The picture below looking back towards the bridge gives a different angle from above, you can see the line of sand/silt along the near margin, its just beyond were the old barbwire fence finishes, or used to finish as the fence is now gone!. You can also see the stream bed and that the far bank has the most cover. I mentioned above how important bankside cover is to these fish, I can only assume the carp feel safer with cover close to hand, they are more likely to try baits in areas they feel safe in, which I guess is true of all carp in all lakes. When a lake see's as much angling pressure as capesthorne though, it's crucial if your going to stand a chance of banking one of these tricky carp!.

To sum up the park pool, you should always pick a swim based on sightings of fish, don't worry about people running straight for the main pads swim, it's a good swim yes but because of the constant angling pressure it sees it's not as good as it once was. If you start getting obsessed about this, or any other swim then you've fallen into the trap of 'swim chasing' and you'll be in for a hard time.
The carp in capesthorne hall pretty much follow the same daily pattern, in the morning they begin to pass through the arches from the garden pool into the park pool and up to the shallows. They spend the day cruising the shallows, then, as we get to late afternoon, they begin heading back up towards the bridge and through into the garden pool again. It's worth fishing along the shallows through the daytime then moving to the garden pool early in the evening. The garden pool has slightly deeper water and it's one big natural feeding area, in part two I'll go through the pictures of the garden pool when its empty.

Tight Lines

Sunday, 12 August 2007

Carp Fishing - The Best Laid Plans

Usually I have my carp fishing sessions planned down to the last detail, bait, tackle, rigs and venue are all meticulously chosen!. Despite my careful forward planning, my carp fishing always seems to end up somewhere else and this week has been no exception!.

A week off work was supposed to see me heading south to horseshoe lake for a crack at some easy southern carp, however, my timing couldn’t have been worse. A quick phone call to the carp society revealed that some swims where still under water after the recent flooding, coupled with this, the carp mecca known as linear fisheries was still closed and the kids were on their school holidays. I made the decision not to waste my money going to horseshoe lake, those easy southern carp would have to wait a while longer!.
This cancelled fishing trip left me at a loose end, a whole week off and no idea what to do with it!. I decided to spend Monday night on a local big fish water, I knew I was up against it but I had to do something. Needless to say I blanked on Monday night, I did see half a dozen carp show themselves but they were rolling in a safe area well out of casting range, which is not unusual on this particular carp water.

Having done Monday night for nothing I decided to give the carp fishing a miss for a few days, I bummed around the house wondering where I could go for a bend in the rod and the chance of a decent carp.

A friend of mine invited me to do a night on another Cheshire carp water on Thursday night and with nothing else on the horizon until Friday night I accepted. I arrived at the lake late Thursday evening, my mate was already installed in what was regarded as a hot peg, he’d actually waited a couple of hours for a bream angler to vacate the peg and judging by the carp rolling in his swim he did the right thing waiting!. As this was a bit of a social session I opted to set up in the peg next door, not a brilliant choice but this session wasn’t really about catching for me, I’d never fished this carp water before so it was more of a recce trip to see if it was worth while spending some time fishing there, I'd heard good things about the carp in this water and I just wanted a first hand look for myself.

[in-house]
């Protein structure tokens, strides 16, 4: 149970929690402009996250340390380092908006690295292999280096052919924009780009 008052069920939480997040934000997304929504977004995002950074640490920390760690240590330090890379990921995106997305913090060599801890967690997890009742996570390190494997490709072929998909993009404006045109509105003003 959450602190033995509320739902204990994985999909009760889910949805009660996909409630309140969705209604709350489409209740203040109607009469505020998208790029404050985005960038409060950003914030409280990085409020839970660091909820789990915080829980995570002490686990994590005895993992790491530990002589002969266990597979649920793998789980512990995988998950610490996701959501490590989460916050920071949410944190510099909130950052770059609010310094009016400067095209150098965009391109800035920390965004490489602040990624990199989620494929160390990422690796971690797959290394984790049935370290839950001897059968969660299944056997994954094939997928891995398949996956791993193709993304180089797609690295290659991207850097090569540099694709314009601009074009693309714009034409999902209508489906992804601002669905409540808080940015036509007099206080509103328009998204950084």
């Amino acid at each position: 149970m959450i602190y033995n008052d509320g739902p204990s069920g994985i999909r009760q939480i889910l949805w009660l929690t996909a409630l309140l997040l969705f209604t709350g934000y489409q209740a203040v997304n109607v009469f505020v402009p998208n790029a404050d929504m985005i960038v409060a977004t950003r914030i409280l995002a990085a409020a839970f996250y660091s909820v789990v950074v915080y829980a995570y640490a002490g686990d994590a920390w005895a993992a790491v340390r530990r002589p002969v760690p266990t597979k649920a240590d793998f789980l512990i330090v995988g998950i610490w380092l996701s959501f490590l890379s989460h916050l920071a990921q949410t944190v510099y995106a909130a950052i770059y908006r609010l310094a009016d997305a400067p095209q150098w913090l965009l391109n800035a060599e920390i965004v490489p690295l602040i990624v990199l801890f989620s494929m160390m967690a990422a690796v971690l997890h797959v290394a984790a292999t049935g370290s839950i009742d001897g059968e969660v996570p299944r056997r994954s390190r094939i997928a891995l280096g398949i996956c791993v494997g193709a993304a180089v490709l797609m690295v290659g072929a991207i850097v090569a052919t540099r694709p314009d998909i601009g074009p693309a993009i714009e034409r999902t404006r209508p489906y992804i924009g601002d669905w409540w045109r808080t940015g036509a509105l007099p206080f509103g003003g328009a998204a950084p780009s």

I fished through the night with no bivvy or bedchair, just me sat on my jrc cocoon recliner quietly listening for fish crashing and trying to get a feel for the lake. The lake itself was deep, the margins were deep too and it was here I’d decided to place my hookbaits. A light sprinkling of boilies over each rod was all I used, just enough to fish for them one carp at a time.

Odd carp crashed but the night was quiet, I was actually asleep on my chair when just before 4am my middle delkim burst into life, straight away I was flat rodded by one very angry carp!. I applied some heavy side strain in order to keep the carp away from some overhanging trees off to my right, the steady pressure eventually began to work and I slowly edged the fish away from the trees and into open water. Everything was far from straight forward though, this carp was mental and it just didn’t want to give up, the fish circled in front of me and made repeatedly long runs into the deep open water before I managed to get it close to the bank. Once close in it managed to pick up one of my other lines despite me using a backlead.
The whole fight lasted perhaps 20 minutes before I finally managed to bundle the fish into the net, by this time my mate was with me having heard the carp splashing on the surface. We peeled back the landing net mesh to reveal one stunning looking carp!, a ghost like common that ended up turning the scales past that magic 20lb mark, the carp weighed 20lb 12oz and was just mint.

20lb 12oz, A cracking looking carp !!!

I couldn’t believe how long the fish was, or how big it’s tail was, it was a real bullet shaped fish and it was easy to see why it had given such a good fight in the deep water. A truly stunning carp!. Naturally we got the pictures over and done with quickly and returned the fish to the water, the rest of the session passed uneventfully for me, I was hoping for another carp through the early morning period but all I got was a cricked neck and a stiff back after falling asleep on my chair again!.